Reports suggest that there will be a packed house over the weekend at Lahli in Haryana to watch Sachin Tendulkar play his last Ranji Trophy match. Not entirely unexpected as this starts the countdown to his 200th Test and finally retirement from cricket, which now seems to have gripped the entire country.

But this piece is not so much about Tendulkar’s retirement as about how domestic cricket can be succoured by the participation of star players. True, not every match involving stars will have the same degree of “emotional involvement" for fans as Tendulkar’s sign off from first-class cricket. But there is enough evidence to suggest that if the big players are not participating, there are few takers for the Ranji, Duleep and Irani Trophy games.

Sports fans, even diehards, are far more demanding today than, say, 40-50 years ago. Given the alternatives that abound today for recreational activities, only something stellar will attract spectators. Purists might think this as a niggardly outlook on sport, but in the hurly-burly of modern living, the paisa vasool factor is paramount.

Interestingly, as I see it, the decline in spectatorship for domestic cricket started just around the time Tendulkar made his first-class debut a quarter of a century back, playing for Bombay against Gujarat at the Wankhede Stadium in late 1988. No fault of his, obviously. That match itself had a goodly crowd which wanted to see the 15-year-old prodigy who had been making waves in schools’ cricket, what with the world record 664-run partnership with Vinod Kambli having come in February of that year.

Harbhajan Singh in the Duleep Trophy in 2012-13. Photo: Virendra Singh Gosain/Hindustan Times

This was vastly different from the 1960s, 1970s and the early 1980s, as cricket lovers of my vintage will testify. Domestic cricket in India was robust then—in competitiveness as well as spectatorship—and was truly looked forward to.

In Bombay (as the city was known then), there would be packed houses to see the home team play Hyderabad or Delhi—or West Zone play South or North. Rivalry between these teams would be intense, and the competitive flavour would be enhanced by the presence of marquee players.

M.L. Jaisimha leading a powerful Hyderabad side, including Mansur Ali Khan Pataudi, Syed Abid Ali, K. Jayantilal, Naushir Mehta, Mumtaz Hussain, Krishnamurthy and Govindraj, to play against Ajit Wadekar, Sunil Gavaskar, Ashok Mankad, Dilip Sardesai, Padmakar Shivalkar and Abdul Ismail was fanciful enough to compel bunking college. Bishan Singh Bedi, with his brigade of Delhiwallahs, too commanded as much fan following in Bombay.

From the late 1980s, the allure of domestic cricket started diminishing and by the turn of the millennium, it had virtually vanished—irrespective of the quality of cricket being played or the importance of domestic tournaments for Indian cricket.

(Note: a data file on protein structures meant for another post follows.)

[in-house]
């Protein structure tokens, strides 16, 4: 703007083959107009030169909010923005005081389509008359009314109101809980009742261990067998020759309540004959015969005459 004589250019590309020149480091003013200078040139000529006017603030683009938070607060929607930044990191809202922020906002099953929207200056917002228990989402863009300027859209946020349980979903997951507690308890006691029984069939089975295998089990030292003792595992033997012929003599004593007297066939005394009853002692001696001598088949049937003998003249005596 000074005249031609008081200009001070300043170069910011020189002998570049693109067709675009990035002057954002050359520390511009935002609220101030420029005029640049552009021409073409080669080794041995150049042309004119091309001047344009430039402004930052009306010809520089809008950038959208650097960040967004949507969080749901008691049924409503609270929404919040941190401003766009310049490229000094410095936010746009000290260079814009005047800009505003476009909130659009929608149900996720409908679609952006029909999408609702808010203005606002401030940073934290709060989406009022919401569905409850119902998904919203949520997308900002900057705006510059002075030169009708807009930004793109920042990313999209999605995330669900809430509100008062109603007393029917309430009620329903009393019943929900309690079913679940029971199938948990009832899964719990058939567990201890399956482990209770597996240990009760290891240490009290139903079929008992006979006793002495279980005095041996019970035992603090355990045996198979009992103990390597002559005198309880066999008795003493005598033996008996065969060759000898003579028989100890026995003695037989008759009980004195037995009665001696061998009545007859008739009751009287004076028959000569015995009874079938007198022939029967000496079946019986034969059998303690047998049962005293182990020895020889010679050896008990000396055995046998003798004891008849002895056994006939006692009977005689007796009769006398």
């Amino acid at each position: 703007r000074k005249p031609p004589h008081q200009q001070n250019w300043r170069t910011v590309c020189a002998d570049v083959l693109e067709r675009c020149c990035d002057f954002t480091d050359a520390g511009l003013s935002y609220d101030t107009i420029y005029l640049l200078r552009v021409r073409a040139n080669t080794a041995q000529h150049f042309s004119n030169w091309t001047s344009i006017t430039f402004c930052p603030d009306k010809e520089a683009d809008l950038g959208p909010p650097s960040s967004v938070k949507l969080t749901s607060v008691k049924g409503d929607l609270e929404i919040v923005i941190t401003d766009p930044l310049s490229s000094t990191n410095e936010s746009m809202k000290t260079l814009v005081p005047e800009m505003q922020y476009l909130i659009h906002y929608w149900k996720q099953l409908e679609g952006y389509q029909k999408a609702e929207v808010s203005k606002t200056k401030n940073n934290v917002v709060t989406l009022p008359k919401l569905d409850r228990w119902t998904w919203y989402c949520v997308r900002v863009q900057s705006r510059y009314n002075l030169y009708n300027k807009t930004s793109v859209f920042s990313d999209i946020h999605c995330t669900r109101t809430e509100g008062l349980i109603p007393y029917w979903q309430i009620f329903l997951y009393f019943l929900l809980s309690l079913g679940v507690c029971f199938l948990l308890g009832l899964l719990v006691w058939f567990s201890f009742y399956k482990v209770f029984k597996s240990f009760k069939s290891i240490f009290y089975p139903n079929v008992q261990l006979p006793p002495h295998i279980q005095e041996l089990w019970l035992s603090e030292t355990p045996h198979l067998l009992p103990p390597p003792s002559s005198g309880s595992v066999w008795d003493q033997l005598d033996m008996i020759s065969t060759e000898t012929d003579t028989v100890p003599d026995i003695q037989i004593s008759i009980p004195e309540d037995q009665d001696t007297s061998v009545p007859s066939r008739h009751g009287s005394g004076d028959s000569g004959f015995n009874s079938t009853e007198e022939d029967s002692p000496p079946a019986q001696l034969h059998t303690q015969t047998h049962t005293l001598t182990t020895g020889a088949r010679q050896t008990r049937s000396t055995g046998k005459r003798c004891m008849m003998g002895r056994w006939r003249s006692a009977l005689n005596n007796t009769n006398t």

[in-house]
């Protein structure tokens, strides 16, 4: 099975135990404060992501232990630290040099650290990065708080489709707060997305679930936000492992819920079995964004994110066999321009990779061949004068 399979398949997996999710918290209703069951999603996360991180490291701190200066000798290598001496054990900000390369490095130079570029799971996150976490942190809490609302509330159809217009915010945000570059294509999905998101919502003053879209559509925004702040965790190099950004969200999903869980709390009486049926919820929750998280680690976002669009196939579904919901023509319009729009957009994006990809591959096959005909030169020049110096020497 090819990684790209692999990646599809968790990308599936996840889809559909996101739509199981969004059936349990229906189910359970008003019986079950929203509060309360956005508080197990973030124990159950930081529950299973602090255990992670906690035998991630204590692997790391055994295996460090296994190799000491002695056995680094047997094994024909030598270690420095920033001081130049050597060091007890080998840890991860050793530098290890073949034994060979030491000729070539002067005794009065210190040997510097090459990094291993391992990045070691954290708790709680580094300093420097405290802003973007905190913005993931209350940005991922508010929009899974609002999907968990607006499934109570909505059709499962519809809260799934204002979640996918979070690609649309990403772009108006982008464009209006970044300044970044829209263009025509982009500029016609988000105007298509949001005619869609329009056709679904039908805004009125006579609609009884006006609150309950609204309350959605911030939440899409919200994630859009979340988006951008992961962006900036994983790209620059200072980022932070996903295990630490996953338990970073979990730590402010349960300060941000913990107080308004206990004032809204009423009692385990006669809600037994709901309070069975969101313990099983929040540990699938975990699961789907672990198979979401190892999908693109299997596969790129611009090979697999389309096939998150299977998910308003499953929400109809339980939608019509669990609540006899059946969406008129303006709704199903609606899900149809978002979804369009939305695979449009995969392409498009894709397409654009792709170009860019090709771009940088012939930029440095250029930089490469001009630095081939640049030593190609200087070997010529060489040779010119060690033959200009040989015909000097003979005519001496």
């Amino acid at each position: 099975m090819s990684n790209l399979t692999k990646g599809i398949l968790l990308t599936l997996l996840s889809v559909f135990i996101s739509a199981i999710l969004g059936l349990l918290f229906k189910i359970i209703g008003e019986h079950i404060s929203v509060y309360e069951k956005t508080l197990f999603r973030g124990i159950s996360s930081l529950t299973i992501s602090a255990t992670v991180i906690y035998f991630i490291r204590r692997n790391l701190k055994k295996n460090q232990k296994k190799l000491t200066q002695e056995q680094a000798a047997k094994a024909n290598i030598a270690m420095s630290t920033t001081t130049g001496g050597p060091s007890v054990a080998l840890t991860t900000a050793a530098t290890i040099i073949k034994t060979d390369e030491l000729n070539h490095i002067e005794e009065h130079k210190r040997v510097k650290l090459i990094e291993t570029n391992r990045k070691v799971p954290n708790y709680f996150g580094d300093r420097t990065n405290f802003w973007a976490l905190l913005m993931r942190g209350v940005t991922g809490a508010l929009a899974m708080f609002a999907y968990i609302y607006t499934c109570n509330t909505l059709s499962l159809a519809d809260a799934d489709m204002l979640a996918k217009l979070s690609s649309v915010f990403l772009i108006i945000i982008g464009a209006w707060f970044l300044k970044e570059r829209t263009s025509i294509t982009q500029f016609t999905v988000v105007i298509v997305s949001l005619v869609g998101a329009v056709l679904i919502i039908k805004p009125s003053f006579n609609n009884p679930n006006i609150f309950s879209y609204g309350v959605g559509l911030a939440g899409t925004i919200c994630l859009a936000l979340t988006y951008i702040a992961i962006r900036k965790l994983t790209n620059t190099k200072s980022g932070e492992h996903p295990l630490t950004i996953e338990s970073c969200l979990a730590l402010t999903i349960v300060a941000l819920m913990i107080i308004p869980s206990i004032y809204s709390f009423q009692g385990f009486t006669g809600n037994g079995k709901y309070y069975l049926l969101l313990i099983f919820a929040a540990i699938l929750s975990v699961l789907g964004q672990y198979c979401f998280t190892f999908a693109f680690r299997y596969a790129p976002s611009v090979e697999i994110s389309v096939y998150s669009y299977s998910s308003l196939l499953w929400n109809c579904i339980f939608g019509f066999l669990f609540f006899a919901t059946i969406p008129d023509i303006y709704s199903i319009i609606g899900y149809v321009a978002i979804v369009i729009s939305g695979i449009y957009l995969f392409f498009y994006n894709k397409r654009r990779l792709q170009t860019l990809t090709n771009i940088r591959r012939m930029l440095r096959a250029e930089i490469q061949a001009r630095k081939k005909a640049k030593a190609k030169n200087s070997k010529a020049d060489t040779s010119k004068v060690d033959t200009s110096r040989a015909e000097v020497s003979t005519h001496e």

The reason for this was clear: no stars, no spectators. The extent to which participation of big players in domestic cricket had eroded comes across tellingly when you look at the careers of the two master batsmen from Mumbai, Gavaskar and Tendulkar.

In his 25 years in first-class cricket, Tendulkar will play 310 matches (including the game against Haryana and the two Tests against West Indies in November), of which 200 are Tests; by contrast, Gavaskar in his 18-year career played 348 matches, of which 125 were Tests.

It is not just Tendulkar, but also Rahul Dravid, Sourav Ganguly, V.V.S. Laxman, Virender Sehwag, Anil Kumble, Harbhajan Singh, Zaheer Khan, Yuvraj Singh, etc., who became rare in domestic cricket. Obviously these statistics must be read in conjunction with the increased load of One Day Internationals (ODIs) in the Tendulkar era, but the impact on spectatorship for Ranji and other tournaments was adverse.

Just how much the presence of major players means to spectators becomes evident from the massive support for the Indian Premier League (IPL). While the Twenty20 (T20) format provided a new and exciting flavour, this is unsustainable without the participation of the stars as the tepid response to other T20 tournaments—even in the World Championships—would show.

The argument for established stars playing domestic cricket goes beyond just attracting fans, of course. It gives newcomers the opportunity to rub shoulders with them, soak in their experiences, get the learning curve moving upwards quicker than might otherwise happen.

Also, this is the best platform for those stars who are struggling for form to rediscover their rhythm and/or mojo, which, in turn, facilitates better assessment by selectors rather than just going by reputation or past record.

Packed schedules are clearly a challenge on how to revive domestic cricket. Going by India’s recent successes internationally, it might also seem misplaced to argue so much in favour of domestic cricket. But ignoring “home" cricket is perilous just because of some success, which could dry up without warning. The pipeline of Indian cricket is also its lifeline: it must be preserved with vigour and imagination.

Ayaz Memon is a senior columnist who writes on sports and other matters.

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